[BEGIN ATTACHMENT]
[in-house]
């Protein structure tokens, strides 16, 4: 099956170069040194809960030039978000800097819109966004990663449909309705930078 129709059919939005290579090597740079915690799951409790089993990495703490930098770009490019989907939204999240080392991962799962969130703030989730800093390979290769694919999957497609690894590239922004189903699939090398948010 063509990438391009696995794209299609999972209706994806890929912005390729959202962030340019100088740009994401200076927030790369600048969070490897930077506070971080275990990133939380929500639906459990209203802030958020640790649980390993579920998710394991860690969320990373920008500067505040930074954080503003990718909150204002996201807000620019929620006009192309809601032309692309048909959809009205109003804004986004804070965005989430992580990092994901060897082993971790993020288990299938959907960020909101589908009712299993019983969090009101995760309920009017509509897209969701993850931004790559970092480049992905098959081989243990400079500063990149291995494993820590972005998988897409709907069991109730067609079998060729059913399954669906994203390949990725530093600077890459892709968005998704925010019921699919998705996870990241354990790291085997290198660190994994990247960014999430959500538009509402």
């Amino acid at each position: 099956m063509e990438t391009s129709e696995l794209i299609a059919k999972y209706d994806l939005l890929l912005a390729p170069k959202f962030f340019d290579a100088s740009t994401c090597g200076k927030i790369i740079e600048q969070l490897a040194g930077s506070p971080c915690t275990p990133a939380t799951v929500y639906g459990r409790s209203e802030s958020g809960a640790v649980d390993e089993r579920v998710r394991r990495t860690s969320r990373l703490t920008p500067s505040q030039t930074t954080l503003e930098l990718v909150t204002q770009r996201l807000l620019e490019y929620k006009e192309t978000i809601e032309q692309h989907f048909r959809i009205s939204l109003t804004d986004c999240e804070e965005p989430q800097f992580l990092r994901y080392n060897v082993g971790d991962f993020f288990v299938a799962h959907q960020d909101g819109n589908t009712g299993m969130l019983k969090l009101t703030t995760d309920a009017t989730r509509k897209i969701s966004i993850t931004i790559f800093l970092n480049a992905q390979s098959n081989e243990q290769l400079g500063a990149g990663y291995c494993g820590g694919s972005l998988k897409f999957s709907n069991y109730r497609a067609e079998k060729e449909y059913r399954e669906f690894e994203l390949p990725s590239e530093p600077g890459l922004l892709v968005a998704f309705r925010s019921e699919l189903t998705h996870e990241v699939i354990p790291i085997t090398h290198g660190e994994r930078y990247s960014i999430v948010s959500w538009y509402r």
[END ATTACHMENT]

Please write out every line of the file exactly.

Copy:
[in-house]
């Protein structure tokens, strides 16, 4: 099956170069040194809960030039978000800097819109966004990663449909309705930078 129709059919939005290579090597740079915690799951409790089993990495703490930098770009490019989907939204999240080392991962799962969130703030989730800093390979290769694919999957497609690894590239922004189903699939090398948010 063509990438391009696995794209299609999972209706994806890929912005390729959202962030340019100088740009994401200076927030790369600048969070490897930077506070971080275990990133939380929500639906459990209203802030958020640790649980390993579920998710394991860690969320990373920008500067505040930074954080503003990718909150204002996201807000620019929620006009192309809601032309692309048909959809009205109003804004986004804070965005989430992580990092994901060897082993971790993020288990299938959907960020909101589908009712299993019983969090009101995760309920009017509509897209969701993850931004790559970092480049992905098959081989243990400079500063990149291995494993820590972005998988897409709907069991109730067609079998060729059913399954669906994203390949990725530093600077890459892709968005998704925010019921699919998705996870990241354990790291085997290198660190994994990247960014999430959500538009509402």
């Amino acid at each position: 099956m063509e990438t391009s129709e696995l794209i299609a059919k999972y209706d994806l939005l890929l912005a390729p170069k959202f962030f340019d290579a100088s740009t994401c090597g200076k927030i790369i740079e600048q969070l490897a040194g930077s506070p971080c915690t275990p990133a939380t799951v929500y639906g459990r409790s209203e802030s958020g809960a640790v649980d390993e089993r579920v998710r394991r990495t860690s969320r990373l703490t920008p500067s505040q030039t930074t954080l503003e930098l990718v909150t204002q770009r996201l807000l620019e490019y929620k006009e192309t978000i809601e032309q692309h989907f048909r959809i009205s939204l109003t804004d986004c999240e804070e965005p989430q800097f992580l990092r994901y080392n060897v082993g971790d991962f993020f288990v299938a799962h959907q960020d909101g819109n589908t009712g299993m969130l019983k969090l009101t703030t995760d309920a009017t989730r509509k897209i969701s966004i993850t931004i790559f800093l970092n480049a992905q390979s098959n081989e243990q290769l400079g500063a990149g990663y291995c494993g820590g694919s972005l998988k897409f999957s709907n069991y109730r497609a067609e079998k060729e449909y059913r399954e669906f690894e994203l390949p990725s590239e530093p600077g890459l922004l892709v968005a998704f309705r925010s019921e699919l189903t998705h996870e990241v699939i354990p790291i085997t090398h290198g660190e994994r930078y990247s960014i999430v948010s959500w538009y509402r």